The factionalism brought about by the war had a devastating effect on Ioway society as it did on many tribes. The end of the war in 1815 signaled a vast increase in westward immigration and settlement. Simultaneously, the importance of Indian tribes to the United States as allies and trading partners declined. Now the Indians were simply an obstruction to be removed. In 1810, the Ioway had been a powerful force in regional events, claiming thousands of square miles of territory. By the 1830s, they were confined to a small reservation and visitors commented on their diminishing numbers, increasing dependence on government largesse and victimization by white whisky peddlers.
The northern Ioway tribe still has a small reservation at Whitecloud, Kansas. The southern Ioway have an agency at Perkins, Oklahoma. In recent years the Ioway have made significant efforts to recover and preserve their language and heritage. The Ioway also has been a leader in the efforts to repatriate the burial remains of Native Americans.
The Ioway Indians by Martha Royce Blaine, University of Oklahoma Press, Norman OK 1979.
Missouri Historical Review, April 2001 Denis Julien: Midwestern Fur Trader
By James H. Knipmeyer. State Historical Society of Missouri, Columbia MO.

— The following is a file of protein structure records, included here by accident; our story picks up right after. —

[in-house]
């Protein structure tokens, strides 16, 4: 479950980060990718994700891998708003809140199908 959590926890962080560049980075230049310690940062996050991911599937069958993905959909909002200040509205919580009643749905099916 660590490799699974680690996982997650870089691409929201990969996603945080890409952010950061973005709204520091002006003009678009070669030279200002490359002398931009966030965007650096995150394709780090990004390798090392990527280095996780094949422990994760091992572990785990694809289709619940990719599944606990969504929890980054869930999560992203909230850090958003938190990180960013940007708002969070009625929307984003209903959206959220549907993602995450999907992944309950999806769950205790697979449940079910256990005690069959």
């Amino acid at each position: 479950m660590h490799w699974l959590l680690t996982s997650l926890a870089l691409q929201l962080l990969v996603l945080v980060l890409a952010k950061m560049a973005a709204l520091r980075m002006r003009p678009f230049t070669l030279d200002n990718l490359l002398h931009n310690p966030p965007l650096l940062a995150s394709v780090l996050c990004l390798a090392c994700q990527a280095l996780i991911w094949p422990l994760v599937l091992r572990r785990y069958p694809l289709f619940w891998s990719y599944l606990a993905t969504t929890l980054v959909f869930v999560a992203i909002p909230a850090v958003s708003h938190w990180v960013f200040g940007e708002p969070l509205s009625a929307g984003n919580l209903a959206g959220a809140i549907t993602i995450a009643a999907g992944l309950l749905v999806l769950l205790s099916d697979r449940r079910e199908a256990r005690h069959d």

Historical Iowa(y) Settlements in the Grand River Basin of Missouri and Iowa by Timothy E. Roberts and Christy S. Richers, Missouri Archaeologist volume 57, December 1996
Ioway History and Treaties compiled by Lance Foster, member of the Northern Ioway Nation, 1997 http://home.earthlink.net/~ioway/history.html
The History of Missouri, Vol. I by David March, PHD, Lewis Historical Publishing, New York and West Palm Beach, 1967.
The Sac and Fox Indians by William T. Hagan, University of Oklahoma Press Norman OK. 1958
The Osages by John Joseph Mathews, University of Oklahoma Press 1932, Norman OK.
Diary of George C. Sibley May 7, 1808 to September 3, 1811, Missouri Historical Society, St. Louis MO, transcript courtesy of David Bennett
Hampshire Federalist, Springfield Massachusetts, Thursday January 4, 1810, David Bennett collection